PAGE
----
5 Tips for Writing Accessible  Alt Text

By Laurence Williams |  December 3, 2020


Alternative text - also called alt text, alt attribute, alt description and alt tag - is the invisible description of images in a website’s code that describes the image’s appearance and function.

Alt Text and Accessibility

Alt text is used in a variety of ways. Perhaps most importantly, it’s used to describe images and buttons for screen readers used by the blind and visually impaired.

1. Be Concise

Always get to the point. You don’t have to say “this is a photo of…”; screen readers can understand through the image source tag that it’s an image.

2. Find Descriptive Balance

“A green apple” is okay; “a green, Granny Smith apple” is better; “a green, Granny Smith apple with a left-pointing stalk, a bit of a shine, set against a white backdrop” is overkill.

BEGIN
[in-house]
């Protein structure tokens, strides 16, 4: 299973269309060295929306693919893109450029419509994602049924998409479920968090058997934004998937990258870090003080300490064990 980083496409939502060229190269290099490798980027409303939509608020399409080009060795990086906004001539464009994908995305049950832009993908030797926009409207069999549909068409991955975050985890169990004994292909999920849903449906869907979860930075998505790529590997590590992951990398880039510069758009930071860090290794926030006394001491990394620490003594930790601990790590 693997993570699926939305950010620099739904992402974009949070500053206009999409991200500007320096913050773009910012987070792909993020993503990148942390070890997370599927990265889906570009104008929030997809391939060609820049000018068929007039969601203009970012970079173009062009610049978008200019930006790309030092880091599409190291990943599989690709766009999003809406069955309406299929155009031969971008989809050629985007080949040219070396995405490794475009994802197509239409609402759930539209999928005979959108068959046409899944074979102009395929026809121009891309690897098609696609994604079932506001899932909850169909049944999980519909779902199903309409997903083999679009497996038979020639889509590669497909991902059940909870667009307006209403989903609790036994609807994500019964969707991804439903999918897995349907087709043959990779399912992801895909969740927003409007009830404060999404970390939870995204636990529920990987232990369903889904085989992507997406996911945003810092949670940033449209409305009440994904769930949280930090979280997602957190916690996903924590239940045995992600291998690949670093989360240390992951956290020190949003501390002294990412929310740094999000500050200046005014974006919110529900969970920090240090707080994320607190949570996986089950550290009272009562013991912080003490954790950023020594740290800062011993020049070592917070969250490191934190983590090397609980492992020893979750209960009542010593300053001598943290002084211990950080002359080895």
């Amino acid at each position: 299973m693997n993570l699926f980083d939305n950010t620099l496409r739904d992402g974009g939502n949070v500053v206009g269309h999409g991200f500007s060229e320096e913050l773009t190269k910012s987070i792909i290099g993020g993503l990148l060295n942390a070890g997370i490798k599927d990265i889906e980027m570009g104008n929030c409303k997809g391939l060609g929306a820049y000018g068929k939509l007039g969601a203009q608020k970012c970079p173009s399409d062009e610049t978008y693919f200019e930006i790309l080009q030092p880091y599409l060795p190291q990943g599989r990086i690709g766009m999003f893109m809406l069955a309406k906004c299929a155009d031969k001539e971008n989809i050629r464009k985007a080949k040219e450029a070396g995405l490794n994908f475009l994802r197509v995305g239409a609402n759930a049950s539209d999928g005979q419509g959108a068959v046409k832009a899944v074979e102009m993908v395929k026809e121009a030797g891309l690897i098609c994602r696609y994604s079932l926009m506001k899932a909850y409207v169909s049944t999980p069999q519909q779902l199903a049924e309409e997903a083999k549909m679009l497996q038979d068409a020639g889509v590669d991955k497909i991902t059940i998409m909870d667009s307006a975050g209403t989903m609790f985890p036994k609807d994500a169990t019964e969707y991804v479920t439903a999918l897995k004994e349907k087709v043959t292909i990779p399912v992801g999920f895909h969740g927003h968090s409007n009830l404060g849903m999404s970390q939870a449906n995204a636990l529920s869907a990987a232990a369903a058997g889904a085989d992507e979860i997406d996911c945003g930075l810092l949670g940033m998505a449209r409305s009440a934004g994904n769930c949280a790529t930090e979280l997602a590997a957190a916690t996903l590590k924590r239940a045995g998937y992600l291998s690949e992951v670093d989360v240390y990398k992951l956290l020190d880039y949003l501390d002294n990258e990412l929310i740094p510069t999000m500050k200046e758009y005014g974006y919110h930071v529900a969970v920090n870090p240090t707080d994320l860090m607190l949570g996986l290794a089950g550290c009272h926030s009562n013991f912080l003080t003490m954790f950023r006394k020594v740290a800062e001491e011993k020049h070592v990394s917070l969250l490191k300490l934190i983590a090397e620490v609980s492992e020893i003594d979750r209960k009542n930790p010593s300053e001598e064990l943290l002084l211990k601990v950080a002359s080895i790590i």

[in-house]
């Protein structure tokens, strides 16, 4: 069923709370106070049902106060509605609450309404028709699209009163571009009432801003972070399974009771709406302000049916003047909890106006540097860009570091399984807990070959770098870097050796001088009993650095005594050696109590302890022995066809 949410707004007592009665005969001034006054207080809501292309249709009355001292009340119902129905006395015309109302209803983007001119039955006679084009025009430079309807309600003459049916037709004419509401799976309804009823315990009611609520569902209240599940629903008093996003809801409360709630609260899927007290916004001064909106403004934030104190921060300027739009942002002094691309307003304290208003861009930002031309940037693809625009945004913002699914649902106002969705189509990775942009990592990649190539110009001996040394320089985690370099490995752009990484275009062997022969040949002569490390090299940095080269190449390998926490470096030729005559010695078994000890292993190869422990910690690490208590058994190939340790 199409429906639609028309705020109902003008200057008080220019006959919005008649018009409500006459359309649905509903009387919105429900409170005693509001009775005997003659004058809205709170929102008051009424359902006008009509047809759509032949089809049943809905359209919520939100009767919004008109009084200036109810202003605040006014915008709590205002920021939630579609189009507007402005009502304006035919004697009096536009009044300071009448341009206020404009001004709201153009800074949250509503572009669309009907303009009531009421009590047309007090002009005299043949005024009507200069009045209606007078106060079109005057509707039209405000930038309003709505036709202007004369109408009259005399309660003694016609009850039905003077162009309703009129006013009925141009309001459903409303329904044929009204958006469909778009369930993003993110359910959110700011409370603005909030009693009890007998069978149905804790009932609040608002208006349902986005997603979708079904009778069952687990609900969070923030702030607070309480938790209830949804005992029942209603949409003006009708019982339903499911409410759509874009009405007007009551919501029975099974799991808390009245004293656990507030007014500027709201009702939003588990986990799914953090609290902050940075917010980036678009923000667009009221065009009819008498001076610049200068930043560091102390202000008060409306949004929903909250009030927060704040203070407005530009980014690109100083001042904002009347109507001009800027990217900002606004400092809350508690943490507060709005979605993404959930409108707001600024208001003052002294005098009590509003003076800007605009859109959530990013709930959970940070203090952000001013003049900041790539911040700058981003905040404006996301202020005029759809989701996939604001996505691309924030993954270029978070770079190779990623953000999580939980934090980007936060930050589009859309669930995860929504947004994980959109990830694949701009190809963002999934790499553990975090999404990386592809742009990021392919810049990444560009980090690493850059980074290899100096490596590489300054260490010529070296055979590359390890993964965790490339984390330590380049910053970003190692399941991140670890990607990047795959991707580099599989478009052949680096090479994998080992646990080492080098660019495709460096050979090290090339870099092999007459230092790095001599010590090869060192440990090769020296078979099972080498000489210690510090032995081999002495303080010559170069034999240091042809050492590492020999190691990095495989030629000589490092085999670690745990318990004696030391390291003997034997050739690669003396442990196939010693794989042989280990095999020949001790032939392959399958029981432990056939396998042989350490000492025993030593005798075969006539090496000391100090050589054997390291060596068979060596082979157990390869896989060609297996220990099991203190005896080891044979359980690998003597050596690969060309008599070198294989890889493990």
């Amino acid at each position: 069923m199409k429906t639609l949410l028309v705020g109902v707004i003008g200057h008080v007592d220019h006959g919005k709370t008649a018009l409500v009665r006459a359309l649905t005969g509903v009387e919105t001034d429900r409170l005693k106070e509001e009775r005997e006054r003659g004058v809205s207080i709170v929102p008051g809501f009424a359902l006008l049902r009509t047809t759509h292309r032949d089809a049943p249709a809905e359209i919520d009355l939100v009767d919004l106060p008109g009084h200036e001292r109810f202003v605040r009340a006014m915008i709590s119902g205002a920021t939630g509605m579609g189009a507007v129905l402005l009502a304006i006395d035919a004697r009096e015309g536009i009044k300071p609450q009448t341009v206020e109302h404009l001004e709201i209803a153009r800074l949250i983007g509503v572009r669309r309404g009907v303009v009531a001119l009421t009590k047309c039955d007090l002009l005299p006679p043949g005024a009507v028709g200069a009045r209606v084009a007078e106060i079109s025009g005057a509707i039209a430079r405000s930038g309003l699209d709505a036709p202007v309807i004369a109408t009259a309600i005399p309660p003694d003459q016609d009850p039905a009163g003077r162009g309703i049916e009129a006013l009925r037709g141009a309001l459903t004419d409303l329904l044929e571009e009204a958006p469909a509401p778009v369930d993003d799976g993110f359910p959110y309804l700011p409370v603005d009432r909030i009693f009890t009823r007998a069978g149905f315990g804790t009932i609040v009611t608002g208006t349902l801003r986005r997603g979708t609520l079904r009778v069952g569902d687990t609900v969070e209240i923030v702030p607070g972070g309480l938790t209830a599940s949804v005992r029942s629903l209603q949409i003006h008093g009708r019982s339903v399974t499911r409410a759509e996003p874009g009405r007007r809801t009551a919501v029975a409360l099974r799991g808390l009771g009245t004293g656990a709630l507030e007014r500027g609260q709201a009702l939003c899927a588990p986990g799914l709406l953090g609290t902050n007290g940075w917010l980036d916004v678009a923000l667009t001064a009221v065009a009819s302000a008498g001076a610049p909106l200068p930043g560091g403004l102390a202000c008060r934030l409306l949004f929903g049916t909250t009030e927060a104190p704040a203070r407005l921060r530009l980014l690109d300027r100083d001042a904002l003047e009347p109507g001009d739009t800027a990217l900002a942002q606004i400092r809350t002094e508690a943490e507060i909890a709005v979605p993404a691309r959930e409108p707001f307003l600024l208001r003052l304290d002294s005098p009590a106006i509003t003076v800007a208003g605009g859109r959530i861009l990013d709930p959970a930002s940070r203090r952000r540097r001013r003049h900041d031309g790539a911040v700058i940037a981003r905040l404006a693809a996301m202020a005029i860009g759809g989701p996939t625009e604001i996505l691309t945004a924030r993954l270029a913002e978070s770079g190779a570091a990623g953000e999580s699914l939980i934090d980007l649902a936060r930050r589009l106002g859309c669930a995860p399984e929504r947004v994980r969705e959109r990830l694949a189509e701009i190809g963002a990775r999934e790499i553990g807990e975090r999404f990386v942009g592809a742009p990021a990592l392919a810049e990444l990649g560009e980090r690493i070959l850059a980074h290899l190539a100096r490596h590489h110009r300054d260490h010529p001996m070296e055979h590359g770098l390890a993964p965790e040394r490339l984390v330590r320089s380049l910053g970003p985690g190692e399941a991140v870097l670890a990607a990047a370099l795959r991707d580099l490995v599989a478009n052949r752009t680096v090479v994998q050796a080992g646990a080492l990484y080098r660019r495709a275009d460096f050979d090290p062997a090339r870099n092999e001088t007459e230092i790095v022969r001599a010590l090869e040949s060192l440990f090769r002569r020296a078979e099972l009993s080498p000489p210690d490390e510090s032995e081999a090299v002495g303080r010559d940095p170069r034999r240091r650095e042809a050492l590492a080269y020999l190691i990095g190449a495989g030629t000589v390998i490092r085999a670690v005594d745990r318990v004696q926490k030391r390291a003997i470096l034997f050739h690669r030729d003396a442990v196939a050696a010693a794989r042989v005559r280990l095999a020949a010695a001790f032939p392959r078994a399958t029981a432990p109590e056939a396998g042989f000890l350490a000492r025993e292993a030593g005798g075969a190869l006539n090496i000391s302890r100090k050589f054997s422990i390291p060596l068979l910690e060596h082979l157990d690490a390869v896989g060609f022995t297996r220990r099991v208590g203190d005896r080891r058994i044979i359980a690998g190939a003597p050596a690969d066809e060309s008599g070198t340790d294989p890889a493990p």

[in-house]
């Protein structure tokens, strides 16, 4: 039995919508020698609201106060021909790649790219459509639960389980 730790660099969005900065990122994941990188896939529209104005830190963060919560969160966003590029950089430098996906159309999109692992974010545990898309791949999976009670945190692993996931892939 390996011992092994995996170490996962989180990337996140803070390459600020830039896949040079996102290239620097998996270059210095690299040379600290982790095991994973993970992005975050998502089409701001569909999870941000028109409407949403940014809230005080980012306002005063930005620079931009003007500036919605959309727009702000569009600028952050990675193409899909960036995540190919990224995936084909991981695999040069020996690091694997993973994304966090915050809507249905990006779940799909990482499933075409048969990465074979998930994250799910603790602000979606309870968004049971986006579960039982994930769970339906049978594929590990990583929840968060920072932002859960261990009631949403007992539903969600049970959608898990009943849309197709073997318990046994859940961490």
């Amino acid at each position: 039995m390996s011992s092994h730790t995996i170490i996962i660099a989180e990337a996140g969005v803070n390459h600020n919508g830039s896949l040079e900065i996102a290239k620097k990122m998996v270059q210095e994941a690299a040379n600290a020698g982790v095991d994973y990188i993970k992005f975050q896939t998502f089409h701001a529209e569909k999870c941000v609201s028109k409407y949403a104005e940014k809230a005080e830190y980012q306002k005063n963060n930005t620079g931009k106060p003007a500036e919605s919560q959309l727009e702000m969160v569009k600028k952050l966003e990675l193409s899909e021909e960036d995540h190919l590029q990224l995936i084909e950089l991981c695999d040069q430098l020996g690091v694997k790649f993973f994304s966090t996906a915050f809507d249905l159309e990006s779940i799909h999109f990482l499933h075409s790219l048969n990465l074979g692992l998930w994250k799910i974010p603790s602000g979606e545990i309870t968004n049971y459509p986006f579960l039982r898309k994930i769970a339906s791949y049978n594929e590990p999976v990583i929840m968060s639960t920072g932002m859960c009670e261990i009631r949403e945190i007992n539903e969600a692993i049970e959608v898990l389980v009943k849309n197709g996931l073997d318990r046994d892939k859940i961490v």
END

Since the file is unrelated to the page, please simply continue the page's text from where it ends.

3. Use Keywords

Alt text helps SEO by making it easier for search engines to understand your images against the content and context of a page. Use your target keyword in the alt text of a relevant image.

4. Don’t  Keyword Stuff

The goal is to improve accessibility for visually impaired users. Stuffing your alt text full of keywords will make for a bad user experience and will, inevitably, be penalized by Google.

5. Don’t Use  Text Images

Screen readers can’t transcribe from a JPG, so make sure that you use CSS to style your headings rather than images. When possible, don’t use an image of text in place of actual text.

Making An Exception

Sometimes text is crucial to an image, like a handwritten letter. In this case, transcribe the letter elsewhere on the web page, and keep the alt-text brief and succinct.